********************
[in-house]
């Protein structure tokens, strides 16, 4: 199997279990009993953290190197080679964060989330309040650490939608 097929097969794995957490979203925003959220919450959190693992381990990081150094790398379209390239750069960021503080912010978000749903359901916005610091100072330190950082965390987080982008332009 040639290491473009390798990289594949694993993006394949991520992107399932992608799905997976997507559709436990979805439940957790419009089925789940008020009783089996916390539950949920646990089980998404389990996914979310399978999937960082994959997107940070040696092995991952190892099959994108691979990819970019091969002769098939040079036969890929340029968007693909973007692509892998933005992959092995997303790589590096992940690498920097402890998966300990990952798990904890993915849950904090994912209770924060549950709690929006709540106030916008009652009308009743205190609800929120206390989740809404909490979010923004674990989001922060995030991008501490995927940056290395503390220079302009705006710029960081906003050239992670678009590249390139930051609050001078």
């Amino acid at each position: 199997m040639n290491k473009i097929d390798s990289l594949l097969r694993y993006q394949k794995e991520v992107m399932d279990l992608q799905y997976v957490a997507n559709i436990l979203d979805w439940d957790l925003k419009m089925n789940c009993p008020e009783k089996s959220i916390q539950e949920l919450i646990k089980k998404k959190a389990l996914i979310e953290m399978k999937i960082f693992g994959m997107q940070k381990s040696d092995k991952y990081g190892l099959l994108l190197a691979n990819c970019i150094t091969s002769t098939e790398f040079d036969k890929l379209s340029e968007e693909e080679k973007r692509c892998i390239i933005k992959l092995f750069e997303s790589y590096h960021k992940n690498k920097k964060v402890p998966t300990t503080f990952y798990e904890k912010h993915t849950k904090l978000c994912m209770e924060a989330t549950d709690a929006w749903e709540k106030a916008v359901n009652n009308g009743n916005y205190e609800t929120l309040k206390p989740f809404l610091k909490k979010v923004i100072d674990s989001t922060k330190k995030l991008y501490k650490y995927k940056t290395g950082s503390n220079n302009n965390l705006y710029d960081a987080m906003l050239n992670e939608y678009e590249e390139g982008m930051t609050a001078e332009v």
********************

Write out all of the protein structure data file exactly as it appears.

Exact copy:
[in-house]
């Protein structure tokens, strides 16, 4: 199997279990009993953290190197080679964060989330309040650490939608 097929097969794995957490979203925003959220919450959190693992381990990081150094790398379209390239750069960021503080912010978000749903359901916005610091100072330190950082965390987080982008332009 040639290491473009390798990289594949694993993006394949991520992107399932992608799905997976997507559709436990979805439940957790419009089925789940008020009783089996916390539950949920646990089980998404389990996914979310399978999937960082994959997107940070040696092995991952190892099959994108691979990819970019091969002769098939040079036969890929340029968007693909973007692509892998933005992959092995997303790589590096992940690498920097402890998966300990990952798990904890993915849950904090994912209770924060549950709690929006709540106030916008009652009308009743205190609800929120206390989740809404909490979010923004674990989001922060995030991008501490995927940056290395503390220079302009705006710029960081906003050239992670678009590249390139930051609050001078």
């Amino acid at each position: 199997m040639n290491k473009i097929d390798s990289l594949l097969r694993y993006q394949k794995e991520v992107m399932d279990l992608q799905y997976v957490a997507n559709i436990l979203d979805w439940d957790l925003k419009m089925n789940c009993p008020e009783k089996s959220i916390q539950e949920l919450i646990k089980k998404k959190a389990l996914i979310e953290m399978k999937i960082f693992g994959m997107q940070k381990s040696d092995k991952y990081g190892l099959l994108l190197a691979n990819c970019i150094t091969s002769t098939e790398f040079d036969k890929l379209s340029e968007e693909e080679k973007r692509c892998i390239i933005k992959l092995f750069e997303s790589y590096h960021k992940n690498k920097k964060v402890p998966t300990t503080f990952y798990e904890k912010h993915t849950k904090l978000c994912m209770e924060a989330t549950d709690a929006w749903e709540k106030a916008v359901n009652n009308g009743n916005y205190e609800t929120l309040k206390p989740f809404l610091k909490k979010v923004i100072d674990s989001t922060k330190k995030l991008y501490k650490y995927k940056t290395g950082s503390n220079n302009n965390l705006y710029d960081a987080m906003l050239n992670e939608y678009e590249e390139g982008m930051t609050a001078e332009v």